I expect to be around for a long, long time. Long enough to glare at your boyfriends, to walk you down the aisle, and to coo at my grandchildren.
But you never know. And since I’m a financial advisor, I thought I should write down some of the most important financial guidance I know, in case I can’t tell you in person.
Keep saving. Remember when you put the money from last summer’s job into a Roth IRA, and I showed you how much it could grow as you get older? That few hundred dollars can turn into many thousands. If you keep saving, especially when you’re young, those thousands could turn into a million, or more.
Save 10% of everything you ever make. You really need 15% to be able to retire comfortably and on time, but your employer might match part of your retirement savings. Keep using the same system you’ve been using since you got your first allowance: put 10% of any income into your poor box for charity, 10% into your “spend soon” bank, and 10% into your “save for a long time” bank.
Keep cash in an FDIC-insured bank account, enough that you never need credit cards. You’ll want an amount equal to 10% of your annual income. Twice that amount should be set aside for emergencies in cash in an IRA or a CD. (If you’re self-employed or paid on commission, double these amounts.)
When you’re ready to invest, keep it simple. Don’t buy individual stocks—use index mutual funds with low expenses. You’ll have automatic diversification, and most years you’ll beat most non-index funds (the ones trying to beat the market). You really only need three funds: one for large companies in the US, another for small companies in the US, and one that’s widely diversified overseas. With three of my favorite mutual funds, you can invest in more than 4,500 different companies (for 0.40% or less).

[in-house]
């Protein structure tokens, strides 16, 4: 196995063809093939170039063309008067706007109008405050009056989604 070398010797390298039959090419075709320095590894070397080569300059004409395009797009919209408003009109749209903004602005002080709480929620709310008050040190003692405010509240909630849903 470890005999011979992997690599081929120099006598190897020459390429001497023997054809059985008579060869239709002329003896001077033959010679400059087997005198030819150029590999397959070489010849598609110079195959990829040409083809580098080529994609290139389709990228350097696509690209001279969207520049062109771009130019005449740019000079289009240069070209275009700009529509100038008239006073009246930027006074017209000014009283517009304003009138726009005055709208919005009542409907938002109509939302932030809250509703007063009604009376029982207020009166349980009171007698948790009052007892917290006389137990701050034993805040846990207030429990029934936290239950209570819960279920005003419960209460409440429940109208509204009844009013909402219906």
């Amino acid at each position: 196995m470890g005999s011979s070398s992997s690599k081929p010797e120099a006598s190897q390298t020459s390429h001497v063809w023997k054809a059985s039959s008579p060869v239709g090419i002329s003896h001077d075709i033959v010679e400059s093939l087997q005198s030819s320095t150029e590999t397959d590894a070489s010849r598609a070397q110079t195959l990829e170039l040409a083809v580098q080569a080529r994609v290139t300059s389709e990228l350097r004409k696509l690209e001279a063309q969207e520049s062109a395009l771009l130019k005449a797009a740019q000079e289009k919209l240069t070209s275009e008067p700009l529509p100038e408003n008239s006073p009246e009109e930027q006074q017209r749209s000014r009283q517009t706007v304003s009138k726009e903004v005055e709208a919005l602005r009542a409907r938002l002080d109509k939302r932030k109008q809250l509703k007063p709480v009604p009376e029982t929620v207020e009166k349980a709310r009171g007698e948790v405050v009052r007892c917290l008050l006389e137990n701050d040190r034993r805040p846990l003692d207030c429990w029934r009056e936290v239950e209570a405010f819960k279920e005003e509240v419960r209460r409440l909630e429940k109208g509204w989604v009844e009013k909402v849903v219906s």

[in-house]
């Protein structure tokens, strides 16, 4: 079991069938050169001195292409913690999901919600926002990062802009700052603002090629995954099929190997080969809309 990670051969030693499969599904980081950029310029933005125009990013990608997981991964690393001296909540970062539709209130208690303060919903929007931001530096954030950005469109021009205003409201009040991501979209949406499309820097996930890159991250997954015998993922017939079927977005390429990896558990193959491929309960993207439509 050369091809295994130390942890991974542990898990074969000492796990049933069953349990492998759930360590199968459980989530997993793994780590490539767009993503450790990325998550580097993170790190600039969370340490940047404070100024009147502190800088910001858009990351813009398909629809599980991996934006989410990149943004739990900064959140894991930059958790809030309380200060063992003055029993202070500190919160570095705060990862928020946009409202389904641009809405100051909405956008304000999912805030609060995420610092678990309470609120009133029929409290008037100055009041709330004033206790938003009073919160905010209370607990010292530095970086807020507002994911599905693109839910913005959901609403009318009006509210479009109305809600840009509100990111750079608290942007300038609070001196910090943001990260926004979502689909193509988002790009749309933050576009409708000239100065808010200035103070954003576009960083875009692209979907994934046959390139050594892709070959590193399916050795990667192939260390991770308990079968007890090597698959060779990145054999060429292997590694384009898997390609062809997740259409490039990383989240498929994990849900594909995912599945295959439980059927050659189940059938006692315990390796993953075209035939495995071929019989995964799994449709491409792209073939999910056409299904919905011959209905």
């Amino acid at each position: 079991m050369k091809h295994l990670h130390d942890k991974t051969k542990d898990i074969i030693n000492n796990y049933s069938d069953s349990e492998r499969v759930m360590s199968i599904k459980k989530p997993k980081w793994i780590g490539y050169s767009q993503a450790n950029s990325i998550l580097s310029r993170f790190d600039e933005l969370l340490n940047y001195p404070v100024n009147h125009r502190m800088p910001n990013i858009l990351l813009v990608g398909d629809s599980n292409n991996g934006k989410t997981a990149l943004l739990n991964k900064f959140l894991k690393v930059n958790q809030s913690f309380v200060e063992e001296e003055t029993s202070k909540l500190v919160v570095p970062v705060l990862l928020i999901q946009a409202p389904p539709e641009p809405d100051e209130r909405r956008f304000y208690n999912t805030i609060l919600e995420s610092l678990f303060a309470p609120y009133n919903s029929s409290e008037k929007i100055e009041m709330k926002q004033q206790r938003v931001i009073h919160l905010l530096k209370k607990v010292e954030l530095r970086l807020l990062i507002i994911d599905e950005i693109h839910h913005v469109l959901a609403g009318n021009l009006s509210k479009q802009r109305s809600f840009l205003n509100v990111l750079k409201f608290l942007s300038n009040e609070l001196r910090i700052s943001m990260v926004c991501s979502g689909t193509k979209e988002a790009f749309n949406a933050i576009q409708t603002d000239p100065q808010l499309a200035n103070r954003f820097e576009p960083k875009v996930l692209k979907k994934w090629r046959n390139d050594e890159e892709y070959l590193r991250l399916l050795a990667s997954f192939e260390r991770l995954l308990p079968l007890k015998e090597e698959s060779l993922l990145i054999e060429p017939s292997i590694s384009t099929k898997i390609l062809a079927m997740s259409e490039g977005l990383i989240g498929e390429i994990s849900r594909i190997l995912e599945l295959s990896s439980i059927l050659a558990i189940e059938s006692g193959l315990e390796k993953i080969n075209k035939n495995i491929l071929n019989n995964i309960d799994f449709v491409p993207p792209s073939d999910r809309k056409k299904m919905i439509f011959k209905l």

Remember, consumer debt is toxic. Credit cards will destroy the financial security of many of your friends. Protect yourself by paying off your credit card bill (and any other consumer debt) in full every month. But don’t worry too much about your mortgage. Get a 30-year fixed rate, and don’t rush to pay it off. Instead of paying extra, add the surplus to your savings and investments instead.
There’s a lot more that I don’t have room for here. Once you start working, get the help of a fee-only financial advisor. (Be careful—people who call themselves “fee based” take both fees and commissions, and you want someone who takes no commissions, ever.)
Don’t worry. You don’t have to get it perfect. Just try to make things a little better every month, every year. And you’ll be fine.
Have fun, and when your kids are born, give them a kiss from their Grandpa for me.